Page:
Personal strategies to mitigate the effects of air pollution exposure during sport and exercise
A narrative review and position statement by the Canadian Academy of Sport and Exercise Medicine and the Canadian Society for Exercise Physiology
Andy Hung1, Sarah Koch2,3,4, Valérie Bougault5, Cameron M Gee6,7, Rômulo Bertuzzi8, Malindi Elmore7, Paddy McCluskey7,9, Laura Hidalgo López2,3,4, Judith Garcia-Aymerich2,3,4, Michael S Koehle1, 9,10
Air pollution is among the leading environmental threats to health around the world today, particularly in the context of sport and exercise. With the effects of air pollution, pollution episodes (e.g., wildfire conflagrations), and climate change becoming increasingly apparent to the general population, so has its impact on sport and exercise.
As such, there has been growing interest in the sporting community (i.e., athletes, coaches, and sports science and medicine team members) in practical personal-level actions to reduce the exposure to and risk of air pollution. Limited evidence suggests the following strategies may be employed:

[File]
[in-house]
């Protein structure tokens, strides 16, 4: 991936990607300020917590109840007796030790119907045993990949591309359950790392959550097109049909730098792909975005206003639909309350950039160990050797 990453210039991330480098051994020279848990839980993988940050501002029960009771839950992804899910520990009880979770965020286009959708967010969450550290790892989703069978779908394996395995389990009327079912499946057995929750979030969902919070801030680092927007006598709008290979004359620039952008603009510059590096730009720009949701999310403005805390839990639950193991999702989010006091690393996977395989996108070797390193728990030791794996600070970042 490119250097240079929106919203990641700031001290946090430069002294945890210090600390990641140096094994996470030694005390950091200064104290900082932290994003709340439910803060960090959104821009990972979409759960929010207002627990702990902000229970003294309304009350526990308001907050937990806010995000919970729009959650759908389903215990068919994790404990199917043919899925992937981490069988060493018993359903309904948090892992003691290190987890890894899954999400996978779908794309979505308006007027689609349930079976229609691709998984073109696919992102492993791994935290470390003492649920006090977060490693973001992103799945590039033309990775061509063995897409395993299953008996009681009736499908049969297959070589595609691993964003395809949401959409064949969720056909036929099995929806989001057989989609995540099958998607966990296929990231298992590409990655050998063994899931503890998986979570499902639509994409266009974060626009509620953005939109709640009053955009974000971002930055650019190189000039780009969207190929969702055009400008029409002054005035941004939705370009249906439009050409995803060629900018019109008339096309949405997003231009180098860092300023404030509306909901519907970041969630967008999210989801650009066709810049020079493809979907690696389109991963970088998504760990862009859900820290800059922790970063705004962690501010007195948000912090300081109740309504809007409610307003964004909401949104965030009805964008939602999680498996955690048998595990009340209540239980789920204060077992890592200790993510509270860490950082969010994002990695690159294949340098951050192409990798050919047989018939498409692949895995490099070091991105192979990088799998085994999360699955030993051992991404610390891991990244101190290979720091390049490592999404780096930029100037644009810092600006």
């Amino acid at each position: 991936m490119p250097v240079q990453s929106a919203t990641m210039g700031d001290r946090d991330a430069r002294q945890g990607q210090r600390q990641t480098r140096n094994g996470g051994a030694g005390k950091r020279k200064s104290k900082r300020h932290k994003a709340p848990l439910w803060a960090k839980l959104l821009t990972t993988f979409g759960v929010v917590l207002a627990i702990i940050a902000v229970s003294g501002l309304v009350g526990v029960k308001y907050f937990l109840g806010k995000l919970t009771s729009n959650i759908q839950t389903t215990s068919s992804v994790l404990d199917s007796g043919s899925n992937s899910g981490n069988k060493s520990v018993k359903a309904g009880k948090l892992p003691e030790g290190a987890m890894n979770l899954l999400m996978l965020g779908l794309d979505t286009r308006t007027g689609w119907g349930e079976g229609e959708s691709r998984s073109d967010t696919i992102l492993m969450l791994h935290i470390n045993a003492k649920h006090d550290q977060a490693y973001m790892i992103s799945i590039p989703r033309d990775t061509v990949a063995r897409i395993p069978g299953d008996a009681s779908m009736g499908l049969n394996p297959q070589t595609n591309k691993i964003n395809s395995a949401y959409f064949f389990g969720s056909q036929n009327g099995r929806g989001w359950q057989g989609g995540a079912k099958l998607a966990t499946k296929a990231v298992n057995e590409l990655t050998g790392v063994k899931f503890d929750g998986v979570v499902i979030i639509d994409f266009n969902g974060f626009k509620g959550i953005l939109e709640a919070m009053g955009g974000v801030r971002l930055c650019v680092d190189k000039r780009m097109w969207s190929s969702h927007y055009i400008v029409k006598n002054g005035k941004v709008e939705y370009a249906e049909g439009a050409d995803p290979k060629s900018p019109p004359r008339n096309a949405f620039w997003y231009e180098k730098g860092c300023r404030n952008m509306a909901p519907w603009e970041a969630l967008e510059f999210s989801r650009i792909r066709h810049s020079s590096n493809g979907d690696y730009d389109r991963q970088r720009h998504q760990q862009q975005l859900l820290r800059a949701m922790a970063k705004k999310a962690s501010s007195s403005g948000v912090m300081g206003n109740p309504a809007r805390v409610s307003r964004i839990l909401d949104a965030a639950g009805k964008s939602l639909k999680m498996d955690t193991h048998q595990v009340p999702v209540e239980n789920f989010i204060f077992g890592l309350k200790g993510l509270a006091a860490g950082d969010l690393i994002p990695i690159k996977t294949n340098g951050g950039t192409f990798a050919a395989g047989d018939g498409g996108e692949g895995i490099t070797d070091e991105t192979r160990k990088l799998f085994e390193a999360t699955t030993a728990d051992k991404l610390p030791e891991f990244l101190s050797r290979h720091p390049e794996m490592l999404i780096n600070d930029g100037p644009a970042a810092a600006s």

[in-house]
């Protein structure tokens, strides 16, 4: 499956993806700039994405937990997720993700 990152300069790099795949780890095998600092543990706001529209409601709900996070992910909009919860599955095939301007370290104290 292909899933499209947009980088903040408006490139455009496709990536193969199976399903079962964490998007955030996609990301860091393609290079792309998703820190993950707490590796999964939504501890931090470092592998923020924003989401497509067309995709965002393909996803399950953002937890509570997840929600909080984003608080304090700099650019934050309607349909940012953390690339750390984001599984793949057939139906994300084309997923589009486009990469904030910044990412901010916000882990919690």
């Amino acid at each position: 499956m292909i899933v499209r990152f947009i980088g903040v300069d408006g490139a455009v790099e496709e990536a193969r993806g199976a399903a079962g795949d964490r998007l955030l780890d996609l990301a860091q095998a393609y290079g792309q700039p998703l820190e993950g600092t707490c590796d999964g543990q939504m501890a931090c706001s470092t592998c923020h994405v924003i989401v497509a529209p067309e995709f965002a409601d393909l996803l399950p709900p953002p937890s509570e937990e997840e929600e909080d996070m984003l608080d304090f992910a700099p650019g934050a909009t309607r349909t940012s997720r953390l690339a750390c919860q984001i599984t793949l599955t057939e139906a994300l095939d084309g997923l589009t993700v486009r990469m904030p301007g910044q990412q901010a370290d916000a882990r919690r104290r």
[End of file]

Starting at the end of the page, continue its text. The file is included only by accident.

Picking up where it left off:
- minimizing all exposures by time and distance;
- monitoring air pollution conditions for locations of interest;
- limiting outdoor exercise;
- using acclimation protocols;
- wearing N95 face masks; and
- using antioxidant supplementation.
The overarching purpose of this position statement by the Canadian Academy of Sport and Exercise Medicine and the Canadian Society for Exercise Physiology is to detail the current state of evidence and provide recommendations on implementing these personal strategies in preventing and mitigating the adverse health and performance effects of air pollution exposure during exercise, while recognizing the limited evidence base.